Drop, Cover, and Hold On - the most widely accepted general rule in case you are caught in a quake (source: Earthquake Country Alliance)
If you are in an area where potentially large or damaging earthquakes are a significant natural hazard, it is very important you know what to do in case a larger quake occurs.
1) What to do before an earthquake
Prepare yourself, your home and your family, get familiar with official resources on earthquake hazard in your area, and work out the most efficient emergency plan for your specific case; this typically includes identifying the safest areas in your home, escape routes, remove or fix loose items or furniture that could drop on you during shaking, have emergency food and water for several days, batteries, medicine, first-aid kits, mobile phone and emergency numbers ready in case access to vital infrastructure is lost during a quake;
2) What to do during the quake
Avoid panic! In most cases the recommendation is Drop, Cover, and Hold On
; this depends very much on your exact location during a quake. If you are on a beach, head to higher ground after the shaking stops as tsunamis can be generated by the quake.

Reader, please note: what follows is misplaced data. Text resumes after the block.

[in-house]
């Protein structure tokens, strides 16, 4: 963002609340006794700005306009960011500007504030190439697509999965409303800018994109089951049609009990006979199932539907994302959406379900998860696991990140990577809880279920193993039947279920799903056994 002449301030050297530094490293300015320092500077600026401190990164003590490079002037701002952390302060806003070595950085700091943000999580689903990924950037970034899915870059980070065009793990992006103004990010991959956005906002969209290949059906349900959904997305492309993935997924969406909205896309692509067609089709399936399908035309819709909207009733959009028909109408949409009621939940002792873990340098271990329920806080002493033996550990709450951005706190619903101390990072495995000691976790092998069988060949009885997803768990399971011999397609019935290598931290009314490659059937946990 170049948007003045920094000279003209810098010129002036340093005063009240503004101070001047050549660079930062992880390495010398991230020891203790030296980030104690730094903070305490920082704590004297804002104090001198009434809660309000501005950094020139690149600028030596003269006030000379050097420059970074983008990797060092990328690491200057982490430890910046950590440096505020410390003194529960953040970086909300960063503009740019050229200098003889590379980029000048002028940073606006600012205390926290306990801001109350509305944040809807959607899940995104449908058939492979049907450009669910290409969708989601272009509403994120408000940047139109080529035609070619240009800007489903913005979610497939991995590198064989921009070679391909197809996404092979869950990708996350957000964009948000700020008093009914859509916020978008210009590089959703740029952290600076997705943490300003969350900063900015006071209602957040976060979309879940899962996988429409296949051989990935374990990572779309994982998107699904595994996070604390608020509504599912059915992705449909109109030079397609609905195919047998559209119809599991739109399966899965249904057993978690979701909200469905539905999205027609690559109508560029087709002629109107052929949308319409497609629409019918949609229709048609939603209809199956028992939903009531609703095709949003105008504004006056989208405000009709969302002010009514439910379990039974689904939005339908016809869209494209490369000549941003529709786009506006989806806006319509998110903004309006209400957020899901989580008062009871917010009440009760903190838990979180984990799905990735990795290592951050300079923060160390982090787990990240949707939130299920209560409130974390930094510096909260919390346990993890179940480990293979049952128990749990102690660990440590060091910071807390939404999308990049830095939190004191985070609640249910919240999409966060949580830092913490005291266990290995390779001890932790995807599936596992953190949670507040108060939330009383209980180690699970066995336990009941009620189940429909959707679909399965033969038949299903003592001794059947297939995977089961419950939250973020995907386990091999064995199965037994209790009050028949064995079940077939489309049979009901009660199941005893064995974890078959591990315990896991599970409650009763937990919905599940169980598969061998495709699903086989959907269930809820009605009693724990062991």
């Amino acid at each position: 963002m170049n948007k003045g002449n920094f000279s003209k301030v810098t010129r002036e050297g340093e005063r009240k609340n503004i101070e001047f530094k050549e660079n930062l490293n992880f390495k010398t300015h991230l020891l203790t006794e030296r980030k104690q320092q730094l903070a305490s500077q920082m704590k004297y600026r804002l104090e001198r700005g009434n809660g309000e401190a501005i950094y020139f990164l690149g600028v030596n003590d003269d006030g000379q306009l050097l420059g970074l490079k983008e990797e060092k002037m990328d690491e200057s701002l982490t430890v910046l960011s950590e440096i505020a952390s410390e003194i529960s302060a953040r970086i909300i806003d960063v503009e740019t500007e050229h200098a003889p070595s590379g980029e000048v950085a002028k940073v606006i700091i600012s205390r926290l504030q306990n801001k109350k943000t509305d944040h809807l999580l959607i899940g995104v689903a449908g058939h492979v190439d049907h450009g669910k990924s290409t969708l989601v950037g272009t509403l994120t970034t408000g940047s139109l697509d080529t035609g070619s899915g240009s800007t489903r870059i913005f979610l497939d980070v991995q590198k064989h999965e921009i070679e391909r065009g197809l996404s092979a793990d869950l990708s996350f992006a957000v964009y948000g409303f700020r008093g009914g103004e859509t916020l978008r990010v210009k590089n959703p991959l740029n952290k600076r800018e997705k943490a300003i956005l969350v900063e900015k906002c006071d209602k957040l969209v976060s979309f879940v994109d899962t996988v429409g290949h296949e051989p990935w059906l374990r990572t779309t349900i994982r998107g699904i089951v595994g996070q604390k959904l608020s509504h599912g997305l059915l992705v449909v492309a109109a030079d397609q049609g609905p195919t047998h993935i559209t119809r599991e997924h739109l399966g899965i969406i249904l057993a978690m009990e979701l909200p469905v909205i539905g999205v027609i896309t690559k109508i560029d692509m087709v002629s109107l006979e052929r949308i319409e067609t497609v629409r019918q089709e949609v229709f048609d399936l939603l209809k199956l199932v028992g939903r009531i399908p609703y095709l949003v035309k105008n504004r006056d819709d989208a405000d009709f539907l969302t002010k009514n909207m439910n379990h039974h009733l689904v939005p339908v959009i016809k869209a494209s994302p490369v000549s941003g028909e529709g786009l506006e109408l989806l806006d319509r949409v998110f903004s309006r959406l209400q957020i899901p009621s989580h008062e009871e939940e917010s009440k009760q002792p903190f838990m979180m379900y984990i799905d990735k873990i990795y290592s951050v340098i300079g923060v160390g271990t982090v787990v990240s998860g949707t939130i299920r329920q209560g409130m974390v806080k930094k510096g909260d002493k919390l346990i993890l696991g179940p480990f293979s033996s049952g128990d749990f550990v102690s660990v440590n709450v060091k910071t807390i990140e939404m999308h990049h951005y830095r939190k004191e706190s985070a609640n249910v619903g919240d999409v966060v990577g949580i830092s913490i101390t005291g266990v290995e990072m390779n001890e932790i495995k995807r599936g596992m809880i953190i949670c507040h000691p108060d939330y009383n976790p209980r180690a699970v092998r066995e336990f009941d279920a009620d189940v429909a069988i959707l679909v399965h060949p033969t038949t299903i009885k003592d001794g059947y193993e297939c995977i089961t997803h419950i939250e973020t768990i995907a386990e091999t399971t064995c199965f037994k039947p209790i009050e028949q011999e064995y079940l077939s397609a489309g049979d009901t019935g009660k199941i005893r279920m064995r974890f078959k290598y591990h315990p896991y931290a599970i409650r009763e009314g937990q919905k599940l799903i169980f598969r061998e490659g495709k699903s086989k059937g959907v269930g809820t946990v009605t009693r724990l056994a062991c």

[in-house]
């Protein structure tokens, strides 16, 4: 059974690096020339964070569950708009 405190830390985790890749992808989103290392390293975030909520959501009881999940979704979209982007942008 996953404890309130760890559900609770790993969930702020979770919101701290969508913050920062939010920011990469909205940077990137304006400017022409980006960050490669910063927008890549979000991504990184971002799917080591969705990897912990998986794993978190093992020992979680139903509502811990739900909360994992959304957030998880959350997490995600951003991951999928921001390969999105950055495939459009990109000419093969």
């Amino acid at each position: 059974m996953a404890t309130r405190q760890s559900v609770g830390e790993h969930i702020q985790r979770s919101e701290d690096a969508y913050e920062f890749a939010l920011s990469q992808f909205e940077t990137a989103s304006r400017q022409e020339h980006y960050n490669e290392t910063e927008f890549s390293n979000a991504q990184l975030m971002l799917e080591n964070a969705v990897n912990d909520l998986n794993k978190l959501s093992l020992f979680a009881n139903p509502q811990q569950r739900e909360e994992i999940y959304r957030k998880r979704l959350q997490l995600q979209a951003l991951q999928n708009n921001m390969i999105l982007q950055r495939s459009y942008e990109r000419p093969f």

3) What to do after the quake has hit
Asses damage around you, bring yourself to safety avoid damaged buildings or steep slopes, help others, provide first aid if needed, notify rescuers, avoid using mobile phone for not-essential use, expect aftershocks, listen to official advice.
Recommended further reading
One of the best resources on earthquake safety is the Earthquake Country Alliance
(ECA) based in California. It provides extensive resources about earthquake preparedness, advice and help in case you are affected by a quake. Please visit their site to learn more
or download the Recommended Earthquake Safety Actions PDF